Where The Popsicles Are-145

Find a place inside where there’s joy, and the joy will burn out the pain.
– Joseph Campbell

April 1st was a Tuesday. Peggy Puetz came over in the morning so I could go for coffee, and a small dose of life outside of the walls of 1205 N. Mandan, and to pick up some things at the grocery store.

The weather that morning was pleasant. Spring was in the April air, and Peggy’s offer to sit with Joanie for a little while gave me the much needed respite from the intensity and tension surrounding her battle. As noted before, just getting away from the situation for a little while is something any caregiver in a similar situation needs to do.

For me it was enough to have a half hour to an hour at the Elbow Room among friends who all knew, thanks to my friend Wayne who kept them up to date so I didn’t have to, what was going on, and not have to dwell on it. Outside of the rhetorical, “How are things going?” to which I replied, “Fine,” the talk was mostly of sports, politics, and jokes. The support and understanding that came with those interludes was welcome and refreshing.

Joanie had asked for some soup, chicken noodle soup to be specific before I left, so when I stopped by the grocery store, I stocked up on that, getting more than I knew I probably would need, or that she would eat. I always did that when she ordered something, thinking that it was a positive sign that she wanted anything, and hoping, like her, that it was a good omen, and that her appetite might be returning.

After she woke up around noon that day, and I gave her some meds, she asked for soup. I fixed her some, and sat there by her and helped her, scant tablespoon by scant tablespoon, take it in. I think she had about six in all, between dozing off and waking while I sat at the ready waiting with the spoon to give her more. She never took anymore than those six.

A while afterwards, when she was awake, she told me she thought she ate the whole thing. I told her, quietly, that she hadn’t, and in her now plaintive and tiny voice she said to me, “I’m trying.” I told her that was great, and we would try again later when she wanted to. When I heard that voice, I had to hold my mud, it was so sad, but I couldn’t let her see me being anything but positive. It seemed to me she was doing her best to prove to me that she can get better to ward off the inevitable. I think, on occasion, she was getting pissed at me just a little bit when I would press her on eating or drinking. She never really said anything, but I could tell it her face, and when I saw that I would just back off.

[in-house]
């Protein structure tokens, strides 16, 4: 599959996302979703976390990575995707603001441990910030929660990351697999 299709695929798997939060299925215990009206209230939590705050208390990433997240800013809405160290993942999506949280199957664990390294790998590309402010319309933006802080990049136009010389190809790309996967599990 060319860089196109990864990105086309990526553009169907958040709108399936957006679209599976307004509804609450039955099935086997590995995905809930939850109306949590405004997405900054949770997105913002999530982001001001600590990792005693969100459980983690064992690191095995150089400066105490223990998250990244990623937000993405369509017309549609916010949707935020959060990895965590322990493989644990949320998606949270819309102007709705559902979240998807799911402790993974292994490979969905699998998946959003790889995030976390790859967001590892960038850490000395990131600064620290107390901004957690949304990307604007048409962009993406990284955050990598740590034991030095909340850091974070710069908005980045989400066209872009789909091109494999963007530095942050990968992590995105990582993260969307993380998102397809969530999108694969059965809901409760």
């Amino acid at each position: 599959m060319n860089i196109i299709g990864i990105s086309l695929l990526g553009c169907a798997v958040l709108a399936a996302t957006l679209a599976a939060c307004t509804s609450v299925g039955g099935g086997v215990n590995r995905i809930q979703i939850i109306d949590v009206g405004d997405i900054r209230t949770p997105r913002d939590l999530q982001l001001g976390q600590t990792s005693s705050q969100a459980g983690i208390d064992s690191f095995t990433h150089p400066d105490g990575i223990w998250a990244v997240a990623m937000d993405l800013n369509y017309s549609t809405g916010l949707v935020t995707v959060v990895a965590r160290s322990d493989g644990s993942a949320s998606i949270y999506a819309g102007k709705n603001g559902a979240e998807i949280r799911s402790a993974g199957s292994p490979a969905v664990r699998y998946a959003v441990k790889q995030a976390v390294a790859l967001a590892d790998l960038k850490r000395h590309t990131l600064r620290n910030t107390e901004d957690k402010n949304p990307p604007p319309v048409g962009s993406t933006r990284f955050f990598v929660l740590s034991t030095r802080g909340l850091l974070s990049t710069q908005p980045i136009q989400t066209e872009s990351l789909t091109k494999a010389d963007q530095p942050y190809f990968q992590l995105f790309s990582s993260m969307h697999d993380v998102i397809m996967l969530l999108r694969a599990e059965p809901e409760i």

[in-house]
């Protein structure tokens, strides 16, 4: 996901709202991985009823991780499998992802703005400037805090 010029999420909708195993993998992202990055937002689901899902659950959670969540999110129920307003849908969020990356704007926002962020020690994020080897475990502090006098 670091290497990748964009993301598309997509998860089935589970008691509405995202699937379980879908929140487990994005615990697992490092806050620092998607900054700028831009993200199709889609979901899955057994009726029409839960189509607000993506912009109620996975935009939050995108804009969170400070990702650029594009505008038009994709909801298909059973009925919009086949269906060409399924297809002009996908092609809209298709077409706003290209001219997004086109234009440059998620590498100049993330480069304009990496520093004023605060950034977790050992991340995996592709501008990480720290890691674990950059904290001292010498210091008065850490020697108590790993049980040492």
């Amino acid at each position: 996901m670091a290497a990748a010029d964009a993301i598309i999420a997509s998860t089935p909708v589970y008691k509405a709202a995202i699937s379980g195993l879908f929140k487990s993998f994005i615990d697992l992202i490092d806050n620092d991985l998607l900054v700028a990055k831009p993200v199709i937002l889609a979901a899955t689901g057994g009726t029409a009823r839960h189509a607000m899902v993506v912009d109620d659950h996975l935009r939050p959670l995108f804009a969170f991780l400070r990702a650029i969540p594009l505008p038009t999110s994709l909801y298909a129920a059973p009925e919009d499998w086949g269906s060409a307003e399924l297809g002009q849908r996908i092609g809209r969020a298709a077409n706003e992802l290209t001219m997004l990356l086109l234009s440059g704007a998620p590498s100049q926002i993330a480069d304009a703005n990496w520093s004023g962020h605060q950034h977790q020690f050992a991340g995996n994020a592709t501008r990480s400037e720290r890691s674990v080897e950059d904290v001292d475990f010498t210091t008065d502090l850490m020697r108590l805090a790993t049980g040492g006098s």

After she had the soup, and her Dilaudid and Atavan, she drifted off to sleep, and I knew she would be out for several hours.

These were the days, when she was sleeping soundly, when I would have time to reflect, and these were the days when that reflection tested me as I tried to keep this all in perspective. One of the things I realized during those times of reflection, was that there is nothing that prepares you for something like this. There is no handbook in existence that can help you. You imagine, during darker periods, what it might be like, but the reality you face is nothing like what you imagined it could be. So it is that you are going where you have never been before, doing your best, and hoping that between you and the doctors it is good enough. When you see it isn’t, then you still do your best to support her, see that she gets what she needs when she needs it, and simply hold her hand to let her know you are there and are not going away.

In the evening, Orell and Cathy Schmitz stopped by for a few minutes. Orell brought me an Absolut martini, and under the circumstances, it tasted quite good. Cathy talked to Joanie for a little while, even though Joanie would still have her dozing off moments. That was okay, they were good friends, and Cathy knew the critical nature of the current situation.

After they left that night, I put on some of Joanie’s favorite music, songs I knew she really liked by singers she really liked. The sound on the televsion was muted, and the music from the small cd player we had wasn’t playing loudly enough to keep her awake, but loud enough so I thought deep somewhere in her half sleep, she would recognize and remember why she liked those songs.

Maybe I was just hoping that the music would do something for her the medicine couldn’t. Or maybe I was just hoping that what I was doing was doing something for her the medicine couldn’t.

I never knew, because there is no handbook for that.

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About Bob Kallberg

Retired reporter. Concentrating now on recounting Joanie's 12 year battle with cancer, a battle she waged with extreme courage, determination and an indomitable spirit, that, for me, serves as an example.
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